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Working the Future blog: our latest insights and future of work sensemaking

MOMENTS IN LOVE: HOW TO BUILD AUTHENTIC ENGAGEMENT WITH ANYONE

2021-02-09 09:33

Cathryn Barnard

Blog, EMPLOYEE ENGAGEMENT, FUTURE OF WORK CONSULTING, ENGAGEMENT,

MOMENTS IN LOVE: HOW TO BUILD AUTHENTIC ENGAGEMENT WITH ANYONE

What can a ground-breaking theory of what love really is teach us about engagement, change, leadership - and the future of work itself?

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In the depths of what must have been the most dismal January ever, I had an epiphany. The catalyst was a book called Love 2.0 by Barbara Fredrickson. 

 

Fredrickson is a US psychologist researcher, based at the University of North Carolina at Chapel Hill. Her specialism is positive psychology and the impact positive emotions have on health and wellbeing.

 

Love 2.0 offers a ground-breaking theory of love. Rather than the traditional person meets person, monogamous, happy-ever-after narrative that pervades our culture, Fredrickson argues that love is in fact a moment of micro-connection that takes place between two (or more) individuals as they connect with one another in a shared moment. 

 

This can just as easily occur between two strangers in an airport lounge as between two partners in a committed relationship.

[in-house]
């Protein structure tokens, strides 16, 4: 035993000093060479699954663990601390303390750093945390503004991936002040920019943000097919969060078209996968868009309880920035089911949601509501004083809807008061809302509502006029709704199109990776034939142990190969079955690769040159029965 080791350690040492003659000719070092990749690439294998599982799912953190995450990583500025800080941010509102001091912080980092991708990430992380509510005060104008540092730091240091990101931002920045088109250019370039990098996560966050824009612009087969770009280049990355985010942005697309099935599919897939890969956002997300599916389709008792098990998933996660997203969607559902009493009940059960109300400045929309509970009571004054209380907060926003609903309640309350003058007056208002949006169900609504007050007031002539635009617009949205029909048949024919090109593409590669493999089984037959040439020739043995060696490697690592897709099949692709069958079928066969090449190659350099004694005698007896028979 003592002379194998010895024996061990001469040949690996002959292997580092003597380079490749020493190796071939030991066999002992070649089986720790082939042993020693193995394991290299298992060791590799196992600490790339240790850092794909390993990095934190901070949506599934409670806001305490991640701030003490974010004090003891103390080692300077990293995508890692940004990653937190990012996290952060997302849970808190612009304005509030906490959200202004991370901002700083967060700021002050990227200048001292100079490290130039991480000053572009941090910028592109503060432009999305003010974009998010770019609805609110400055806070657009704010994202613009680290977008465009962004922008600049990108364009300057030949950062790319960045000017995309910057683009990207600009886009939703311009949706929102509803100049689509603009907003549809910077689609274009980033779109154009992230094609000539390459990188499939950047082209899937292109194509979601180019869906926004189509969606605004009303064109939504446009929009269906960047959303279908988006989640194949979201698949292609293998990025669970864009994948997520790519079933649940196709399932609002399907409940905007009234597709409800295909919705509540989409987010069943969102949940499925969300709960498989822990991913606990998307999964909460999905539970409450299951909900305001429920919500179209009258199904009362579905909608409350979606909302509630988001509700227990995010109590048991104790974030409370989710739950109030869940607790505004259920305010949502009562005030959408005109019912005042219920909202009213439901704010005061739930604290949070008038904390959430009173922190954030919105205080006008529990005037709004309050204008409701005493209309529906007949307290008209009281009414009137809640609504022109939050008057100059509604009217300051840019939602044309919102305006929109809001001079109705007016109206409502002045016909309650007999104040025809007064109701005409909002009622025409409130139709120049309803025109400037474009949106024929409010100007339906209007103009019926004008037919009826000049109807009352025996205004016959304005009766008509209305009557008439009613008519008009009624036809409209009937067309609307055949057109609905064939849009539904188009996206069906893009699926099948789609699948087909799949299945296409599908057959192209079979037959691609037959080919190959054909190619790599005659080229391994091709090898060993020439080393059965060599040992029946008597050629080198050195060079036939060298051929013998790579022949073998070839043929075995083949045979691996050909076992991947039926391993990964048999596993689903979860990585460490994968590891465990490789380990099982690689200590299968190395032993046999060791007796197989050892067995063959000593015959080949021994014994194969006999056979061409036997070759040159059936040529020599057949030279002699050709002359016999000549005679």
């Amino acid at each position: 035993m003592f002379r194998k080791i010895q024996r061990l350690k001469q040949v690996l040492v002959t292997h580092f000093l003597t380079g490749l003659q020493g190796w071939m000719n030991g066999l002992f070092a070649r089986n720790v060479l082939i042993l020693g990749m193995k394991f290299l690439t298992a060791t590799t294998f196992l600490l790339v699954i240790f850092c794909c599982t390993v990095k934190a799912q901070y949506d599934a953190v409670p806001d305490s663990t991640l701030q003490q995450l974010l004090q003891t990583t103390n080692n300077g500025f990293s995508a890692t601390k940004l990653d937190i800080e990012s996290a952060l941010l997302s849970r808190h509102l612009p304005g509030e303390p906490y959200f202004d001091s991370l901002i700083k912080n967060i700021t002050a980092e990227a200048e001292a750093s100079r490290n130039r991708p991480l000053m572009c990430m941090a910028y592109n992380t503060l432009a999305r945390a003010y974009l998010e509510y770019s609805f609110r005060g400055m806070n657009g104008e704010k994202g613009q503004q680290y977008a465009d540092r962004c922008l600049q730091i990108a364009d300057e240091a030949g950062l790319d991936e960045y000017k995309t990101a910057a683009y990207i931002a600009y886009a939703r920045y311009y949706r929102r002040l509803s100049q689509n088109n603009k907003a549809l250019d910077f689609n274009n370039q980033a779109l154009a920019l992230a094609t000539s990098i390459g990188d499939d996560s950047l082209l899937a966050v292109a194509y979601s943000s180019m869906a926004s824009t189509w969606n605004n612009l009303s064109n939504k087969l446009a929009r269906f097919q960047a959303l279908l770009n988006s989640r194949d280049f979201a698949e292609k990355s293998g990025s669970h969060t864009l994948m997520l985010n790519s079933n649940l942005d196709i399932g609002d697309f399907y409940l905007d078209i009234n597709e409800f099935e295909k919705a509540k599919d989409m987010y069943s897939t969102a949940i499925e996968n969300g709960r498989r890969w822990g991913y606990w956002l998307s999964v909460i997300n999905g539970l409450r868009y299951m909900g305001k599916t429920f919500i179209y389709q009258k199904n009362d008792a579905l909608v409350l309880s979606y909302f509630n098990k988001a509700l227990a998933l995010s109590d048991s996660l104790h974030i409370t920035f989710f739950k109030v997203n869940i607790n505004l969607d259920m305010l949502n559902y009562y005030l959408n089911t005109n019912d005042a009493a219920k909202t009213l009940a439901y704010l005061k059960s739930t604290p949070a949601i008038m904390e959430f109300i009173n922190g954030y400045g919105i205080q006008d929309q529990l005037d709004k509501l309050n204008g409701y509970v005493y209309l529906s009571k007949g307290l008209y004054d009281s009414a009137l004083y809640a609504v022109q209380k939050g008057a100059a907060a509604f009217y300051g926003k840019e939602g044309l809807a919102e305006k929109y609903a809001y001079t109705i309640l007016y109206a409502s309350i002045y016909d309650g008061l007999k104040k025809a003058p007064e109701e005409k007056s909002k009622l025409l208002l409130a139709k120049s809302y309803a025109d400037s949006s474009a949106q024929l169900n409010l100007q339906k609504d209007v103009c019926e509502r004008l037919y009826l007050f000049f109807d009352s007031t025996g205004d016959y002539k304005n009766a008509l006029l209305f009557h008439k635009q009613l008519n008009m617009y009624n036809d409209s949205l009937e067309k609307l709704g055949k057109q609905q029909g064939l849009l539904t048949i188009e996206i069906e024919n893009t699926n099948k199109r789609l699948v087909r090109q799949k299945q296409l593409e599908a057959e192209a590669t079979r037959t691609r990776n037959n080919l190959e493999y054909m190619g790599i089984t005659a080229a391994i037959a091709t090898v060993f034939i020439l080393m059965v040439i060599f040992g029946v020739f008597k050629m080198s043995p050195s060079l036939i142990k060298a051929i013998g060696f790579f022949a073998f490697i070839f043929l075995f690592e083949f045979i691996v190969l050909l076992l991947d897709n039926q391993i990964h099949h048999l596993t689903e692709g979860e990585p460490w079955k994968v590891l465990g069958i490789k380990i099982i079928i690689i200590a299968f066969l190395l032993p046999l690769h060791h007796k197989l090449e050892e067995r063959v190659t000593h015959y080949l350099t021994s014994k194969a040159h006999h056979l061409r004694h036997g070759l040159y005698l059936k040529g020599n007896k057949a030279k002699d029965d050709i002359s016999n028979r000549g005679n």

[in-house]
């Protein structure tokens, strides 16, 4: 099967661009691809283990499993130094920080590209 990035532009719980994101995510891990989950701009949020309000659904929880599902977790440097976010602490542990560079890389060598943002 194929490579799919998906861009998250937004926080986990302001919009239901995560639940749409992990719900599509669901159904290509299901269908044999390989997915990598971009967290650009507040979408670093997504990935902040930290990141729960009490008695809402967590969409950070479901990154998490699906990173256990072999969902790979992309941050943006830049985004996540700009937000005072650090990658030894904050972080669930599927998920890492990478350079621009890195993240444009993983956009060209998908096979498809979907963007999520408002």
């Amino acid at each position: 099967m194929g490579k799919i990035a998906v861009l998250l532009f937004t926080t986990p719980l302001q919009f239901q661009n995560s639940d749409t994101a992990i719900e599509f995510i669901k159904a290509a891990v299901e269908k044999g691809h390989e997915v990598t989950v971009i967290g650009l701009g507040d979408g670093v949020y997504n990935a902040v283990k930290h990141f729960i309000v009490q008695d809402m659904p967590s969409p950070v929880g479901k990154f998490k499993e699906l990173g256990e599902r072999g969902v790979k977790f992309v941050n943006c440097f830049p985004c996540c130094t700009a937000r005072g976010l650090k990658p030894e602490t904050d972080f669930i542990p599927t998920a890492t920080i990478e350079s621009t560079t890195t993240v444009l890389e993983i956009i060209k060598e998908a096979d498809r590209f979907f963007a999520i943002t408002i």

These small and fleeting moments leave us feeling uplifted and heart warm. They’re visceral moments we can’t fully articulate, but which nonetheless leave us glad to be alive. They’re the flashes of togetherness and warmth that we share as part of our hardwired need to belong.

 

What’s equally compelling is Fredrickson’s research that reveals an astounding link between love and health. These micro-connections strengthen our vagus nerve, which, scientists have discovered, plays a key role in immunity, and wider long-term health. This explains the link between social isolation, disease and premature death. 

 

And just like that, I realised that these micro-moments describe perfectly what engagement is. 

 

Love and engagement

The heady mix of external engagement with customers – to build brand trust and loyalty – and internal engagement – to build alignment and high performance – must surely be the Holy Grail in business today. 

 

There’s a reason why, for example, Google invested so heavily in Project Aristotle and the quest to understand what makes a team effective. It also explains the West Coast trend for microdosing – where high performing individuals experiment with psychedelics in a bid to ‘hack’ peak performance.

 

The firms that have truly nailed team engagement and high-performance are few and far between, and to bottle their magic formula would yield boundless opportunity. 

 

There’s no doubt for me however, that every single time I’ve felt peak engagement and performance has been underpinned by a micro-moment of connection.